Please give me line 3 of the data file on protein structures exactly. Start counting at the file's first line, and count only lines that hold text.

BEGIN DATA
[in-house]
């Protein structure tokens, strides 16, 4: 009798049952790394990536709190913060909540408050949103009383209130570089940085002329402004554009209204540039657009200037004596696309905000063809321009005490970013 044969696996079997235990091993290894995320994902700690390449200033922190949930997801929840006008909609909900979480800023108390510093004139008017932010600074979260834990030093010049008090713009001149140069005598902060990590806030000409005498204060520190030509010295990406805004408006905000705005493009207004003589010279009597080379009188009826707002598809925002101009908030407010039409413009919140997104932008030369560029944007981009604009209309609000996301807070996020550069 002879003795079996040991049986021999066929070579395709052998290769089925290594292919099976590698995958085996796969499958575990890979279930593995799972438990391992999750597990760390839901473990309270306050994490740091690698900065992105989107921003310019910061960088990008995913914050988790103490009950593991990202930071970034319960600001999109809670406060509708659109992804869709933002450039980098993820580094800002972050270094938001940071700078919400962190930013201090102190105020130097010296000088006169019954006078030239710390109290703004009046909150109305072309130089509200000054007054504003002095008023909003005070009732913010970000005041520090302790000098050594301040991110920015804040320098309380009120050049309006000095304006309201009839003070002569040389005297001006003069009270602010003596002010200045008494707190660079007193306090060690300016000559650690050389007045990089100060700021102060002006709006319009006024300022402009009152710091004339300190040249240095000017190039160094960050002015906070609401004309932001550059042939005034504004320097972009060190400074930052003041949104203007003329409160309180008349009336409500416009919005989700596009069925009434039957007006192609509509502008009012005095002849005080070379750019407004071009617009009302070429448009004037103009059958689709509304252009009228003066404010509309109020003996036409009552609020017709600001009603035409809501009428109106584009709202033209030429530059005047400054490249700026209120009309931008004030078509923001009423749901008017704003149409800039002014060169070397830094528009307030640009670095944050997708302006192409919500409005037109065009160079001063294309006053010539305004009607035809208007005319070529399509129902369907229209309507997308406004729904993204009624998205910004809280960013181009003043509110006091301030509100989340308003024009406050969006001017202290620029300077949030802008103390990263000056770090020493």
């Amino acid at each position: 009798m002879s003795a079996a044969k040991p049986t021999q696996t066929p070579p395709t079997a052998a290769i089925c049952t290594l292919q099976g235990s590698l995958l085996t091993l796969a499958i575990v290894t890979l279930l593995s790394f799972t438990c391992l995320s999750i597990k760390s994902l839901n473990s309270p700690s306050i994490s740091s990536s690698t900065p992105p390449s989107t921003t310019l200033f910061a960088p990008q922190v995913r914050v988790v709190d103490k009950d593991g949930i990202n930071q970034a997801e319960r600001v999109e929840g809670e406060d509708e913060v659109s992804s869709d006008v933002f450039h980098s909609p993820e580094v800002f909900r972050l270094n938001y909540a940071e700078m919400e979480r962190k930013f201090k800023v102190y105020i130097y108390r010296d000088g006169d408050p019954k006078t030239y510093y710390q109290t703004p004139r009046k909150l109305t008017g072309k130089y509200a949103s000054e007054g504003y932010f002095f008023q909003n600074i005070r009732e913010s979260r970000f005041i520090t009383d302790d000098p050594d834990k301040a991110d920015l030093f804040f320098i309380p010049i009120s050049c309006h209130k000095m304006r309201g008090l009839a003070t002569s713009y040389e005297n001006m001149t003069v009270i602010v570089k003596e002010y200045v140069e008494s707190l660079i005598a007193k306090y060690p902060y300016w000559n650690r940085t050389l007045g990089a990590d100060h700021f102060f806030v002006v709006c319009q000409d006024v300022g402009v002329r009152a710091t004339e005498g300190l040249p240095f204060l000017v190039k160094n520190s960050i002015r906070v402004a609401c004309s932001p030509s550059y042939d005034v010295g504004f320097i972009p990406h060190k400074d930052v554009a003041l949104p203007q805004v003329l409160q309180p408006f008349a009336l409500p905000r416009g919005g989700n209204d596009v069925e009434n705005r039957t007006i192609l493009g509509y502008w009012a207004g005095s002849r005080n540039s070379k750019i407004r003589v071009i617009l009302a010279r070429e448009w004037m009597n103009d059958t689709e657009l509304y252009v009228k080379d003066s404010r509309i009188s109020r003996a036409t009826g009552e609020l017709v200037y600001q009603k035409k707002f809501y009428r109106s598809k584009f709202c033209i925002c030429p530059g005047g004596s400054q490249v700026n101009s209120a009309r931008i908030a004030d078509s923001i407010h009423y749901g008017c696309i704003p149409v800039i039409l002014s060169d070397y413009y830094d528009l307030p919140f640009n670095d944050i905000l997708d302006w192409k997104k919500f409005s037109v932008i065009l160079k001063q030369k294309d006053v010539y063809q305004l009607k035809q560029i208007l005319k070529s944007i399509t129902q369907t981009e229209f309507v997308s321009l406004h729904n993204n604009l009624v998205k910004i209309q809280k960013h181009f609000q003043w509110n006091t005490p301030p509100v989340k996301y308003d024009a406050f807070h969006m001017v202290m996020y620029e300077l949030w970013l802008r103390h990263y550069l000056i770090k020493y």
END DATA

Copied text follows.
């Amino acid at each position: 009798m002879s003795a079996a044969k040991p049986t021999q696996t066929p070579p395709t079997a052998a290769i089925c049952t290594l292919q099976g235990s590698l995958l085996t091993l796969a499958i575990v290894t890979l279930l593995s790394f799972t438990c391992l995320s999750i597990k760390s994902l839901n473990s309270p700690s306050i994490s740091s990536s690698t900065p992105p390449s989107t921003t310019l200033f910061a960088p990008q922190v995913r914050v988790v709190d103490k009950d593991g949930i990202n930071q970034a997801e319960r600001v999109e929840g809670e406060d509708e913060v659109s992804s869709d006008v933002f450039h980098s909609p993820e580094v800002f909900r972050l270094n938001y909540a940071e700078m919400e979480r962190k930013f201090k800023v102190y105020i130097y108390r010296d000088g006169d408050p019954k006078t030239y510093y710390q109290t703004p004139r009046k909150l109305t008017g072309k130089y509200a949103s000054e007054g504003y932010f002095f008023q909003n600074i005070r009732e913010s979260r970000f005041i520090t009383d302790d000098p050594d834990k301040a991110d920015l030093f804040f320098i309380p010049i009120s050049c309006h209130k000095m304006r309201g008090l009839a003070t002569s713009y040389e005297n001006m001149t003069v009270i602010v570089k003596e002010y200045v140069e008494s707190l660079i005598a007193k306090y060690p902060y300016w000559n650690r940085t050389l007045g990089a990590d100060h700021f102060f806030v002006v709006c319009q000409d006024v300022g402009v002329r009152a710091t004339e005498g300190l040249p240095f204060l000017v190039k160094n520190s960050i002015r906070v402004a609401c004309s932001p030509s550059y042939d005034v010295g504004f320097i972009p990406h060190k400074d930052v554009a003041l949104p203007q805004v003329l409160q309180p408006f008349a009336l409500p905000r416009g919005g989700n209204d596009v069925e009434n705005r039957t007006i192609l493009g509509y502008w009012a207004g005095s002849r005080n540039s070379k750019i407004r003589v071009i617009l009302a010279r070429e448009w004037m009597n103009d059958t689709e657009l509304y252009v009228k080379d003066s404010r509309i009188s109020r003996a036409t009826g009552e609020l017709v200037y600001q009603k035409k707002f809501y009428r109106s598809k584009f709202c033209i925002c030429p530059g005047g004596s400054q490249v700026n101009s209120a009309r931008i908030a004030d078509s923001i407010h009423y749901g008017c696309i704003p149409v800039i039409l002014s060169d070397y413009y830094d528009l307030p919140f640009n670095d944050i905000l997708d302006w192409k997104k919500f409005s037109v932008i065009l160079k001063q030369k294309d006053v010539y063809q305004l009607k035809q560029i208007l005319k070529s944007i399509t129902q369907t981009e229209f309507v997308s321009l406004h729904n993204n604009l009624v998205k910004i209309q809280k960013h181009f609000q003043w509110n006091t005490p301030p509100v989340k996301y308003d024009a406050f807070h969006m001017v202290m996020y620029e300077l949030w970013l802008r103390h990263y550069l000056i770090k020493y």